Interventional radiologyCase Type
Eugen Divjak1, Danijel Cvetko1, Josip Ćurić1, Zdenka Hutinec2, Gordana Ivanac1,3, Boris Brkljačić1,3Patient
80 years, female
80-year-old woman was referred to ultrasound (US) examination due to right-sided preauricular painless pulsating mass, increasing in size during last two years. No history of surgery or trauma in right temporal area. Physical examination: pulsating, ball-shaped mass in right preauricular area, 2 cm in diameter. No tenderness during palpation.
An US examination revealed an anechoic (cystic) mass, measuring 1.5 cm in diameter, with a mural thrombus apparent at the lateral wall. Color-Doppler Flow Imaging (CDFI) demonstrated continuity with the main trunk of superficial temporal artery (STA) and displayed a turbulent flow inside the lesion.
A computed tomography (CT) angiography was also performed, confirming that the preauricular mass was a saccular aneurysm of the main trunk of STA, measuring 1.4 cm in diameter. A saccular aneurysm of anterior communicating artery (ACoA), measuring 0.3 cm in diameter, and a saccular aneurysm of M2 segment of left middle cerebral artery (MCA), measuring 0.4 cm in diameter, were also apparent on CT angiography. No other aneurysms or arteriovenous malformations were detected.
Aneurysm of STA is a rare clinical entity, most of the cases in fact being pseudoaneurysms resulting from trauma, infection or surgery in temporal area, while true aneurysms are extremely uncommon [1–4]. The aetiology of a pseudoaneurysm includes damage to arterial wall, while in true aneurysms there is arterial wall weakness, probably congenital in nature, or a result of atherosclerotic changes [1,4]. This leads to different appearance on histopathological examination; while the wall of a pseudoaneurysm lacks media, in a true aneurysm arterial wall, consists of all three layers. Indications for surgical treatment include pain, rapidly increasing size, cosmetic reasons and impact on adjacent structures .
This was a common presentation of STA aneurysm as a compressible, pulsatile mass in temporal area. Imaging was obtained to confirm the diagnosis, as well as to establish the presence of possible intracranial pathology and to plan therapeutic options accordingly. Although conservative treatment is possible, some authors do not recommend it due to possible discomfort and complications, including rupture and bleeding [3,4]. Treatment options include surgical ligation of proximal STA and distal branches and excision of the aneurysm or endovascular intervention with embolization of the aneurysm.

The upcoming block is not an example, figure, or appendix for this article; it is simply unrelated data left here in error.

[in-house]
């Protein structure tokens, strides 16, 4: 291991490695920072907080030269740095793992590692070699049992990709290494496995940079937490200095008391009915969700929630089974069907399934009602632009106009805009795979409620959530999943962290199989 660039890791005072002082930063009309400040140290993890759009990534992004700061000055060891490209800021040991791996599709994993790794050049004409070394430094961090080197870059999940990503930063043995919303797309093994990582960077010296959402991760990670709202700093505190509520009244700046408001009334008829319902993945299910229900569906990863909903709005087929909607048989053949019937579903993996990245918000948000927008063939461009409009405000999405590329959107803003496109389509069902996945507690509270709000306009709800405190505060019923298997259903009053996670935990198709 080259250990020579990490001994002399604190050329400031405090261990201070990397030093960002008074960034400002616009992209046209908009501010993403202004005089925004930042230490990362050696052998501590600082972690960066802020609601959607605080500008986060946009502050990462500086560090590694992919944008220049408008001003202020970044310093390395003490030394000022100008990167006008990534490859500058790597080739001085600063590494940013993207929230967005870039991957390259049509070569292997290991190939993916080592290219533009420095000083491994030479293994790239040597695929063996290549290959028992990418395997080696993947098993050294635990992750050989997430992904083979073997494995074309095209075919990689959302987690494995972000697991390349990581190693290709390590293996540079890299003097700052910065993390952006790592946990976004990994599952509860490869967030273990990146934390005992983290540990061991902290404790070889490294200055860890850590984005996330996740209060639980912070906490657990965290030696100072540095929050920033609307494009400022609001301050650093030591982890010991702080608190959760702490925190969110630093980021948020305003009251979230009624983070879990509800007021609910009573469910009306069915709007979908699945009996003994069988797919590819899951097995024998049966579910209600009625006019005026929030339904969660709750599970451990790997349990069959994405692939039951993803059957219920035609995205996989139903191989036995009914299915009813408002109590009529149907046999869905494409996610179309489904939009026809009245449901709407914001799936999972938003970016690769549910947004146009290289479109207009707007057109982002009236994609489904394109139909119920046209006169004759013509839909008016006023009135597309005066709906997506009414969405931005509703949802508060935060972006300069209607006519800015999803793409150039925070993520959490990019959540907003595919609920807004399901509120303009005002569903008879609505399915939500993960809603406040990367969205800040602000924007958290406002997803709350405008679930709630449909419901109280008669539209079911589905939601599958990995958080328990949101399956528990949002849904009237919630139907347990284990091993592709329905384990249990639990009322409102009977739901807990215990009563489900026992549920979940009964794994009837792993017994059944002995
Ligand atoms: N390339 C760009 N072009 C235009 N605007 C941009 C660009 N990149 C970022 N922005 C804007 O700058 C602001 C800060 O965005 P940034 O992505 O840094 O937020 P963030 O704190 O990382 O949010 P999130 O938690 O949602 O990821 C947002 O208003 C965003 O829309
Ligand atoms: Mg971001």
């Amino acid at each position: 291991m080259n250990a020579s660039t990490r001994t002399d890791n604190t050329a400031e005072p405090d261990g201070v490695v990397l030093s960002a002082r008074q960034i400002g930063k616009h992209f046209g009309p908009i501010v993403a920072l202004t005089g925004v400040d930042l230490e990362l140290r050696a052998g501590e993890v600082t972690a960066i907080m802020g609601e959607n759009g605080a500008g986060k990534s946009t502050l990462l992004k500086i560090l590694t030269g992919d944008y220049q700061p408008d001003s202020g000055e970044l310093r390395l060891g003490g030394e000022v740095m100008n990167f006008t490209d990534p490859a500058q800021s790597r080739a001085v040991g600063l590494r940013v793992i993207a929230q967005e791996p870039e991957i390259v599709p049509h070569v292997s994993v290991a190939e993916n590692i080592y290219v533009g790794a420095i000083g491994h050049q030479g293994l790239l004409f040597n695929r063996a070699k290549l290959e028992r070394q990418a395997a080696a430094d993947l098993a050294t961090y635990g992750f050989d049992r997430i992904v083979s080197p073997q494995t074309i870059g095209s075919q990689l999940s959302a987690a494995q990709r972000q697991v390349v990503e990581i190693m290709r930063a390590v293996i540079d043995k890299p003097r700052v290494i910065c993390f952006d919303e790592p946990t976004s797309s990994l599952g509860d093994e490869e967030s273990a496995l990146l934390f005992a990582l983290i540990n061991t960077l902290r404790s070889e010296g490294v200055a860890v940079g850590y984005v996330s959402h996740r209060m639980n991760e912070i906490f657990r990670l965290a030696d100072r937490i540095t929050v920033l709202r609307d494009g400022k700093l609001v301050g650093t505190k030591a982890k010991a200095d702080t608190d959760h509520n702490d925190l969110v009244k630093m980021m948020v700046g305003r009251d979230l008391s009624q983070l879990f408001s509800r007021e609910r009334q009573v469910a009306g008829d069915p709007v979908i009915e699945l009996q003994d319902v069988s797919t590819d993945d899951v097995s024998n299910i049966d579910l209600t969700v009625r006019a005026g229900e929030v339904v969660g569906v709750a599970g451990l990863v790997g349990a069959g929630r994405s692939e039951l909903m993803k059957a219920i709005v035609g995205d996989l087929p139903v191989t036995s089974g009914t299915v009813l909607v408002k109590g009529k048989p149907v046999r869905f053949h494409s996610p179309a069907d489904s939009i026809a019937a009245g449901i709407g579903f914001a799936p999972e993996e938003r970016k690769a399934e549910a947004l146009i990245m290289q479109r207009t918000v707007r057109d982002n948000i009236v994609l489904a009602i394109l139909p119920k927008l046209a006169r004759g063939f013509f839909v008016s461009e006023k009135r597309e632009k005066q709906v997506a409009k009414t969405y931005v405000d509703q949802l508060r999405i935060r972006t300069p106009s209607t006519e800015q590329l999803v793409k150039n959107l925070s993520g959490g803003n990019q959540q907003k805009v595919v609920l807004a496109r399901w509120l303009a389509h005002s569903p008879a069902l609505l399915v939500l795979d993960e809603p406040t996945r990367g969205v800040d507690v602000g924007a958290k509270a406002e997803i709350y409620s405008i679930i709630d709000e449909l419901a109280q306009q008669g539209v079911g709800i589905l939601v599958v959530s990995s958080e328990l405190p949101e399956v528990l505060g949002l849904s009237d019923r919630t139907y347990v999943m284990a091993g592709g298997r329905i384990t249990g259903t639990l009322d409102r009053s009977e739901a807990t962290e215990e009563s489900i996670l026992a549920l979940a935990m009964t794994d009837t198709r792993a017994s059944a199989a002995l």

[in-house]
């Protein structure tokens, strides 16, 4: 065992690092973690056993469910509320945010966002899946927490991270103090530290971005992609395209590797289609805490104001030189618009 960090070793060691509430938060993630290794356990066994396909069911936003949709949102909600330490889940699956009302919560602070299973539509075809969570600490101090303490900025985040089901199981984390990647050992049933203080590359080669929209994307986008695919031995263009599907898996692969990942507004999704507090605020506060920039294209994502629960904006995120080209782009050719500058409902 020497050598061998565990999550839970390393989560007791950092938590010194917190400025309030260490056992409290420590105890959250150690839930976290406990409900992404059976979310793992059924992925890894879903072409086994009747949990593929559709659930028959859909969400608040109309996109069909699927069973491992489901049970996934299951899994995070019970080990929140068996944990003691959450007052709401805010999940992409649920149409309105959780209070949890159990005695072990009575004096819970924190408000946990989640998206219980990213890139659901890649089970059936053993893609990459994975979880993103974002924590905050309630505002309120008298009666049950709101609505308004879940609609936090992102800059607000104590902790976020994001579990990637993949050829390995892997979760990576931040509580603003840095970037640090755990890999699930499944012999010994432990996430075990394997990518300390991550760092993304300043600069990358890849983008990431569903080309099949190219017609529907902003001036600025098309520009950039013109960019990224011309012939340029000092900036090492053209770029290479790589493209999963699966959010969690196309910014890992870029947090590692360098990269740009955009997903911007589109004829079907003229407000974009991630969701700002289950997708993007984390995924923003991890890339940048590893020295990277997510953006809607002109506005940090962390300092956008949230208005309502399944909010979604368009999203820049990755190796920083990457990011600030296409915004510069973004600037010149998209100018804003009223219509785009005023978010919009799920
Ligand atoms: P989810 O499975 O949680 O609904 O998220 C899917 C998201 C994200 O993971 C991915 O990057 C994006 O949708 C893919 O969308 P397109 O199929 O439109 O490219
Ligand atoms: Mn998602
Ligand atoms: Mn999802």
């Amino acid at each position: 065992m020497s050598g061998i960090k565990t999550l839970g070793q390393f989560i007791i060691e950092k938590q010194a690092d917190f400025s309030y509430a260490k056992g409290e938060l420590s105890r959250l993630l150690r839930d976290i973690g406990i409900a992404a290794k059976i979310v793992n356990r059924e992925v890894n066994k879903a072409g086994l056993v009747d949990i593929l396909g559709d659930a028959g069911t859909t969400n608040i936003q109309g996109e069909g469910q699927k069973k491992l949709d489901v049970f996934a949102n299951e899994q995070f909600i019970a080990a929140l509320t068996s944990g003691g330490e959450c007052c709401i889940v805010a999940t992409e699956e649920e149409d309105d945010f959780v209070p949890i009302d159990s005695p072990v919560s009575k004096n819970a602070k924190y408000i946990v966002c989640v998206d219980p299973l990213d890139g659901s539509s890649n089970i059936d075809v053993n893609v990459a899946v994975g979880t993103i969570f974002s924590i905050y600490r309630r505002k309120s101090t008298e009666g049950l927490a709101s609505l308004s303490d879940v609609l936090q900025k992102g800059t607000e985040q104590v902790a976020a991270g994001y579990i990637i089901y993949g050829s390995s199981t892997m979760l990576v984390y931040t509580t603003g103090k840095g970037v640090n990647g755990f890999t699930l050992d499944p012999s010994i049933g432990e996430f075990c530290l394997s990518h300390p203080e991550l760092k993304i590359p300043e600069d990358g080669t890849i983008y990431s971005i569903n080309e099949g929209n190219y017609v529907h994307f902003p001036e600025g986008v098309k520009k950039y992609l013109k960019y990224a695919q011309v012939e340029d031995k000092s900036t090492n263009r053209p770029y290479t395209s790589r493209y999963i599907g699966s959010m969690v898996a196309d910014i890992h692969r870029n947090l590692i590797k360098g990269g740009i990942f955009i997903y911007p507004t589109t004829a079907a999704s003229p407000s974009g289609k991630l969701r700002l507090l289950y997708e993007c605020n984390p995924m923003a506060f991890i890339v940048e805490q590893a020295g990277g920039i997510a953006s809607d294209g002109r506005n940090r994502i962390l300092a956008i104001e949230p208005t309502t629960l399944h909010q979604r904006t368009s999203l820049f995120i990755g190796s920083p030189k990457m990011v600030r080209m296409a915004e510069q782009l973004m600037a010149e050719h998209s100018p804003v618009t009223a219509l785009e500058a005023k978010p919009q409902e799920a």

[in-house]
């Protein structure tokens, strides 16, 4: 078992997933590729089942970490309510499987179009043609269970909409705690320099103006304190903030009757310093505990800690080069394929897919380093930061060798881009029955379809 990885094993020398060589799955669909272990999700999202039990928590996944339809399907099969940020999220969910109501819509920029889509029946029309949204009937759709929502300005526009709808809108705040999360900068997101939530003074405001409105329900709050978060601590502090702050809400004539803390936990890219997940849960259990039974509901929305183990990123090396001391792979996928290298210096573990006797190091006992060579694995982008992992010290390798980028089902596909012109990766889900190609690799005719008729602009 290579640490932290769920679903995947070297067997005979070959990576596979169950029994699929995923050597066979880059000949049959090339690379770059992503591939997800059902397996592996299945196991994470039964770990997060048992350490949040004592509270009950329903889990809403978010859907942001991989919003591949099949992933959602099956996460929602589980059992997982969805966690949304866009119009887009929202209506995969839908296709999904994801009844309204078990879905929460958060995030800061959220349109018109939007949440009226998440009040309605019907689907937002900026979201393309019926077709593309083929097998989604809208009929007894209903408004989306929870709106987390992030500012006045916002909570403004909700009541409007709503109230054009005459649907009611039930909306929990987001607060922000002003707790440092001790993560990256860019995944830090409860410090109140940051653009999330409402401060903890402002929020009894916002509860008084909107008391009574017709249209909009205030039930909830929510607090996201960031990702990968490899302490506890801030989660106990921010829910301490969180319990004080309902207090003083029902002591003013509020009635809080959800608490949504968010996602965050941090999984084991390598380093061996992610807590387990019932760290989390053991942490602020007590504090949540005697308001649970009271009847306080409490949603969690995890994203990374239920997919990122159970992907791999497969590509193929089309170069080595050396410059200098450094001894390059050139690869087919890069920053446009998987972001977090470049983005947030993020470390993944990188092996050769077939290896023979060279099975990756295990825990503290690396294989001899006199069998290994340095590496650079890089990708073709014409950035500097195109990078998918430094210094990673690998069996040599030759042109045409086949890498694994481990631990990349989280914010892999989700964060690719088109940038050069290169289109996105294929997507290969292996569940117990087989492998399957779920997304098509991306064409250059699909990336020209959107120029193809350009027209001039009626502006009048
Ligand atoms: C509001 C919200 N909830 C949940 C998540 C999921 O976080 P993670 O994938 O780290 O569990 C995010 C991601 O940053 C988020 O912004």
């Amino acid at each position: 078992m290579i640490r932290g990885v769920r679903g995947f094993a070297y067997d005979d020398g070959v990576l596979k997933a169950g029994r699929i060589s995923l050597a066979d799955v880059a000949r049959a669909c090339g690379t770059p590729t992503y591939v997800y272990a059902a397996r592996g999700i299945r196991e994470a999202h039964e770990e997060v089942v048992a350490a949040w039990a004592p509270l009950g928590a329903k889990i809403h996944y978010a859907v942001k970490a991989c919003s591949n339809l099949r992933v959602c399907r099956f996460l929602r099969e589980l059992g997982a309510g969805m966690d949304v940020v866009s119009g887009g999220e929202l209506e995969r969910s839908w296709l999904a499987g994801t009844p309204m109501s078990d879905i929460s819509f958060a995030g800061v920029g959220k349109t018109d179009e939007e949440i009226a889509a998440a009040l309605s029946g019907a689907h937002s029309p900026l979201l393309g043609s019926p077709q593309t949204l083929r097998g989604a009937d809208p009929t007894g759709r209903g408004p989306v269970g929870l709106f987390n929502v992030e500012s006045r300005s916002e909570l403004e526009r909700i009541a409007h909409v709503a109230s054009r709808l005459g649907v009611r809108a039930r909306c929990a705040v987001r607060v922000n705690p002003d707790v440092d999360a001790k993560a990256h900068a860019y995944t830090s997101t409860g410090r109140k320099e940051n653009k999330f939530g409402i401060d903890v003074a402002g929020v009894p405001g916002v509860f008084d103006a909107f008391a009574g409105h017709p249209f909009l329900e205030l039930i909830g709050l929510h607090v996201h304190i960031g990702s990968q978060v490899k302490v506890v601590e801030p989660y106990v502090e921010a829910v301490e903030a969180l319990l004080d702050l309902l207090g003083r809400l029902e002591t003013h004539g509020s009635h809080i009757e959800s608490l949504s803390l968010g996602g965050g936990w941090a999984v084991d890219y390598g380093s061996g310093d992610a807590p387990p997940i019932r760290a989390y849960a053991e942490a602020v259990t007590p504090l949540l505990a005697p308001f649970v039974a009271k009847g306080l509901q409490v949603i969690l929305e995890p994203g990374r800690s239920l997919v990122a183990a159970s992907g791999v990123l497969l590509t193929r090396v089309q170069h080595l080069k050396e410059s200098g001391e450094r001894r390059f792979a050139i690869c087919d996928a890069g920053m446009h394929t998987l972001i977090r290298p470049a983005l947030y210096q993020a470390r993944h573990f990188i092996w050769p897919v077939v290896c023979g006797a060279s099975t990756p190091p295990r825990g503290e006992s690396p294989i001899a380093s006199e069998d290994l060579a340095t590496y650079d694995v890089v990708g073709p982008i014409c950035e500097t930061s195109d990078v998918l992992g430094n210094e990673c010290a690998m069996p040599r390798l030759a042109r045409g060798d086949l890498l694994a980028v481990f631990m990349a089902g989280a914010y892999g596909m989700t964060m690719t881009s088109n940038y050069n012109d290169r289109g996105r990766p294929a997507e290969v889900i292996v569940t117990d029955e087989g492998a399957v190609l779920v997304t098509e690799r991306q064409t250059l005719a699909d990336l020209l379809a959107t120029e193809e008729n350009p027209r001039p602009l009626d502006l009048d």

Although clinical examination and US are often enough to establish the diagnosis, CT angiography provides the most information about the anatomy of aneurysm, as well as information about potential associated intracranial pathology .
No neurosurgical treatment was indicated, considering small size of detected intracranial aneurysms. However, due to progressive growth of the STA aneurysm, risk of rupture and bone erosion, surgical removal was recommended. Patient underwent surgical excision under general anaesthesia. The proximal STA and distal branches were ligated and the aneurysm was dissected from the surrounding tissues. Histopathological analysis confirmed an aneurysm of the STA, containing all three layers of arterial wall. A mural thrombus with in-growth of fibroblasts was also demonstrated. The findings were concurrent with a true saccular aneurysm of STA.
True aneurysm of STA is a rare entity, usually presenting as a pulsatile mass, sometimes causing a headache in the temporal region. Patients present with no history of trauma.
Pseudoaneurysms of STA are more common, usually following trauma to temporal area.
Clinical examination and Doppler US suffice for the diagnosis, but CT angiography should be performed if associated intracranial pathology is suspected.
Surgical or endovascular treatment is indicated due to possible complications or discomfort.
Written informed patient consent for publication has been obtained.
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